Value Grows for Interim Nurse Leaders in Healthcare Industry
Temporary nurses are an integral part of the healthcare industry, particularly in this era of transformation when workforce flexibility is critical to improving patient care and containing costs. Interim nurse leaders fill an equally vital role, providing clinical management expertise in times of change and increased demand.
With the expansion of the registered nurse workforce, projected to grow to more than 3.2 million by 2022, nurse leaders (variously known as a nurse manager, nurse director or patient care director) are becoming ever more valuable as pressures grow to improve patient experience, outcomes and safety. The role of a nurse leader has become firmly integrated into hospitals, clinics and a variety of healthcare environments. Nurse leaders are tasked with motivating, overseeing and evaluating nursing staff, while also assisting with patient care, reporting on a variety of important clinical matters, mitigating complaints, managing budgets and often supervising interviewing and hiring processes.
As the value of nurse leaders is entrenched in today’s increasingly complex healthcare industry, so too is the value of interim nurse leaders. It can take four to six months to hire a clinical leader, so an interim nurse leader can fill that vital role until a permanent leader is in place. But the interim nurse leader can also bring a variety of other benefits, sharing expertise gained at other hospitals and health systems and supporting staff through major transitions.
Expert Support in Changing Times
Lyn Harrington is an AMN Healthcare interim nurse leader working as Interim Patient Care Director of Labor and Delivery at Morgan Stanley Children’s Hospital of New York-Presbyterian. In her experience with six hospitals in five years, interim nurse leaders bring a valuable sense of order and unity to a healthcare organization’s nursing staff in changing times.
“A good interim nurse leader keeps the nursing staff on track, and in many cases can help roll out new procedures or protocols to bring the staff up to a certain standard of care,” she said.
An interim nurse leader adds immediate, measurable value to a unit or entire organization, according to Kristen Mussman, National Program Director for Kaiser Permanente’s contingent talent management division, “Interim nurse leaders brings the experience of many years and many roles by the time they come to us,” she said. “They are ready right away, they have the benefit of a broad scope, and they are usually prepared to focus on the healthcare enterprise’s values and mission.”
Interim professionals also play a uniquely practical role when a manager or director position opens up, according to Kim Martini, Division Vice President of NurseChoice, an AMN Healthcare company.
“Interim nurse leaders, by virtue of their experience, are excellent time managers and facilitators, plus they’re quick to adapt,” she said. “They possess certain core competencies such as data-driven decision-making and up-to-date regulatory knowledge.”
In Harrington’s experience, the interim leader’s role provides stability in transition: “It is crucial that such an important position not remain empty, and the interim skillfully keeps things running smoothly until the perfect candidate is found,” she said. “Interim leaders allow hospitals and clinics much-needed breathing space to launch an exhaustive search for a permanent replacement.” In some cases, the interim actually aids in the hiring process.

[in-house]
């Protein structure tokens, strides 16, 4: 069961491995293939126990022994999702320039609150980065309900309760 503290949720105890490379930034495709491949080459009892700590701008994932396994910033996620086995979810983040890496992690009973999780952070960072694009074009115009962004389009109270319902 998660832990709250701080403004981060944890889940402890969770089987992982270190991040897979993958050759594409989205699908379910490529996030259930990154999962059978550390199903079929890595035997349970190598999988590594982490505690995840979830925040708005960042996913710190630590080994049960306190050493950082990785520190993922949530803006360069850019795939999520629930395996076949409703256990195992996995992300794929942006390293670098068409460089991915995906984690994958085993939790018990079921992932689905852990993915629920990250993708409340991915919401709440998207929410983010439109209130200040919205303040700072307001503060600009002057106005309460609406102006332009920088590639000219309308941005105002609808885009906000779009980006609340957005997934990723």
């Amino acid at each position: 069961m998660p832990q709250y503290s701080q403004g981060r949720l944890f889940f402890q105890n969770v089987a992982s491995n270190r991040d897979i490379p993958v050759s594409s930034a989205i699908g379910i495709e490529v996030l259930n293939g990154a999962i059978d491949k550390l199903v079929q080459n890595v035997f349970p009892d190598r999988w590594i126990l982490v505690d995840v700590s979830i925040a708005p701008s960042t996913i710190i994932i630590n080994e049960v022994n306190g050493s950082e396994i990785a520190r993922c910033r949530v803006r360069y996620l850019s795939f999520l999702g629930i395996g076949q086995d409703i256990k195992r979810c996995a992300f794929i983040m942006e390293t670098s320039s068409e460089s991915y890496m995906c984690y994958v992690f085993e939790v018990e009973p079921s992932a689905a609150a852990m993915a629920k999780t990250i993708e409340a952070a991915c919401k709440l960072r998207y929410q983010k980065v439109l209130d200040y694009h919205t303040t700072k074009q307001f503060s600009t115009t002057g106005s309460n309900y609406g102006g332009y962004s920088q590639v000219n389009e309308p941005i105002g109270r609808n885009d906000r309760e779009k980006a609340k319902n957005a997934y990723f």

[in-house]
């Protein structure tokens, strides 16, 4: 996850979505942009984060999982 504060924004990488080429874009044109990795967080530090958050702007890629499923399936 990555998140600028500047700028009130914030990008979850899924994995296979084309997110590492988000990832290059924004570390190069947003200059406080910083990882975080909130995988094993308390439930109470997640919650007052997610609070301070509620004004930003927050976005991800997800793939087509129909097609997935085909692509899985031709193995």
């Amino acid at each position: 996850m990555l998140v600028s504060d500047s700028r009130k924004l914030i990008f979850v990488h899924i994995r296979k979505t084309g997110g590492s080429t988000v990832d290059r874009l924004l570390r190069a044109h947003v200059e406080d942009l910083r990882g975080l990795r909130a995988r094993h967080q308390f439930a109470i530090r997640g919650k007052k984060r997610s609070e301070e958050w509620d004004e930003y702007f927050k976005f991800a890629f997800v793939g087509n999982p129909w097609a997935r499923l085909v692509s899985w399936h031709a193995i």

“I have been asked to help hire the new leader,” Harrington said. “They know I can do it because I have good experience leading teams in different hospitals, and if I have been with a hospital for a while, I can gauge a good fit.”
Bringing Innovative Ideas
Another benefit of using an interim leader is the injection of fresh ideas. Martini said interim leaders can implement process improvements that may be new to the hospital but tested at other facilities.
“Since interim nurse leaders have experience in other hospitals and clinics, they bring a variety of best practices with them,” she added. “Their experience at other facilities can help bring about improvements in management, patient satisfaction, care delivery, team member engagement and even cost containment.”
And sometimes, interim leaders themselves turn out to be the perfect candidate to fill a crucial vacancy.
“Some interim nurse managers are interim because they are looking for the right organization that aligns with their own core values,” Mussman said. “At their level of experience and the tenured juncture of their professional careers, they know what they are looking for and what mission they want to support. In our experience, many interims have ended up filling the position permanently.”
For Harrington, interim leadership has provided her the opportunity to garner exposure to innovative healthcare procedures and processes, making her a sought-after and valued professional in her field. She has been invited to return to hospitals and has been asked to stay on as permanent staff.
“But I enjoy the exposure to new places and people,” she said. “I’ve built a skill set that allows me to make a difference in patient care wherever I go, and that’s the best part of interim nurse leadership.”